So you know your number of slots, and maximum RAM and have decided on how much memory you want. RAM comes in a variety of sizes, and they are found as multiples of 16MB. The most common RAM sizes today are 256MB, 512MB, 1GB, 2GB, and 4GB. Most of the time, it is cheaper to spread your RAM out into the most number of sticks while still adding up to the RAM total you want. For instance, if I wanted to have 4GB total, it is cheaper to find 4 x 1GB sticks compared to buying just 1 stick of 4GB. There are many places to order your RAM, and the number of online stores tailored to computers is huge. The most well respected and well known site is newegg.com. They consistently have lower prices than other stores and usually provide free shipping on memory. Also, they have the best staff and help you with any problems with your order. I know I'm sounding like a sales-rep but don't just take my word for it. Ask any computer enthusiast, and they will tell you the same. There are also a wide variety of manufacturers of RAM. Some companies are better off since they are responsible and are willing to help you out with replacements should your RAM be defective. Others are not so great. If you do plan on buying from newegg, then you can rely on the reviews of previous buyers. If a product has high reviews, then you can probably trust it. Some trusted brands are: PNY, G-Skill, Crucial, Corsair, Patriot, and OCZ. Of course, no name brands can sometimes work just as well, but if you ever needed help or a return, then you're out of luck.
There are some other specifications of RAM modules, but most of them are negligible for our basic needs. The biggest thing to look out for is frequency and cas latency. When browsing for RAM, you should try to get the highest frequency, or speed of RAM that your motherboard allows. For instance, if on the site, it lists my RAM as DDR2 800, you should try to find DDR2 800 RAM. Note however, that most RAM can run below their stated frequency. So if I purchased a DDR2 1066 RAM, I can still use it in my computer that only supports up to 800 speeds. The RAM will just be operating below its targeted speed. Higher frequency means higher costs, so you should't choose RAM that is above your motherboard's supported frequency. The same goes for CAS latency.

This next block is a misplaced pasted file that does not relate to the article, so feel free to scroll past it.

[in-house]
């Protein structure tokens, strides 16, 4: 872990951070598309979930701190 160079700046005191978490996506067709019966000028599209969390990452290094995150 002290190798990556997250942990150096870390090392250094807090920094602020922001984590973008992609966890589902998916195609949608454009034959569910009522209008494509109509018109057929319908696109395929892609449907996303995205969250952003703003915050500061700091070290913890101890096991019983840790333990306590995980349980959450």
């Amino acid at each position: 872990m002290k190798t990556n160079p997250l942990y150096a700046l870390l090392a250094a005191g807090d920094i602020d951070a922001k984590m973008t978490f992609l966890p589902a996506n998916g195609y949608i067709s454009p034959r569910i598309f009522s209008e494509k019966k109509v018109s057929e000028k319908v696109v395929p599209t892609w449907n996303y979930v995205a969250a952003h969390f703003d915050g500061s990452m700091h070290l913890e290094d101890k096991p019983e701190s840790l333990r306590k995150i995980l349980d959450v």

Once you have placed your order and have received your RAM, it's time to install it! Unplug the power from your computer once you have shut it down. All cases are different, and you need to figure out how to open your computer case. Sometimes, there are quick release latches in the back that opens up the side panel, while others are held in place with screws. You should always work on your computer in an area that is low in static electricity. A good place would be a room with wooden floors or tile. Carpet can generate a shock and can damage your computer components by accident!
Once the lid is off, you should be able to see the RAM inside. It is located on the top right of your motherboard (top being the direction closest to the top of your case). Now you'll have to take the old sticks out. On each side of the ram, there should be a small plastic lever. It helps clamp the RAM down in place. To release it, you will have to pull it back, away from the RAM. Some motherboards are different and have different release mechanisms, so just use common sense and don't force it if it doesn't move.
Great! Now, take the new RAM that you bought, taking mind as to the orientation of the sticks. They can only go in one way because of the little notches at the bottom. They line up with notches in the motherboard slots. Again, if it doesn't fit, don't force it.
Now that the new RAM is in place, lock it down by pushing the lever back into the groove on the side of the stick. That's it! You're pretty much done! Just put the lid back on and start up the computer.
If you have successfully installed the RAM, then you will notice a huge performance boost while running multiple programs.
Tips & Warnings
Never force or jam a stick of RAM. It's probably oriented wrong and you can damage your motherboard. Always work in an area with minimal static.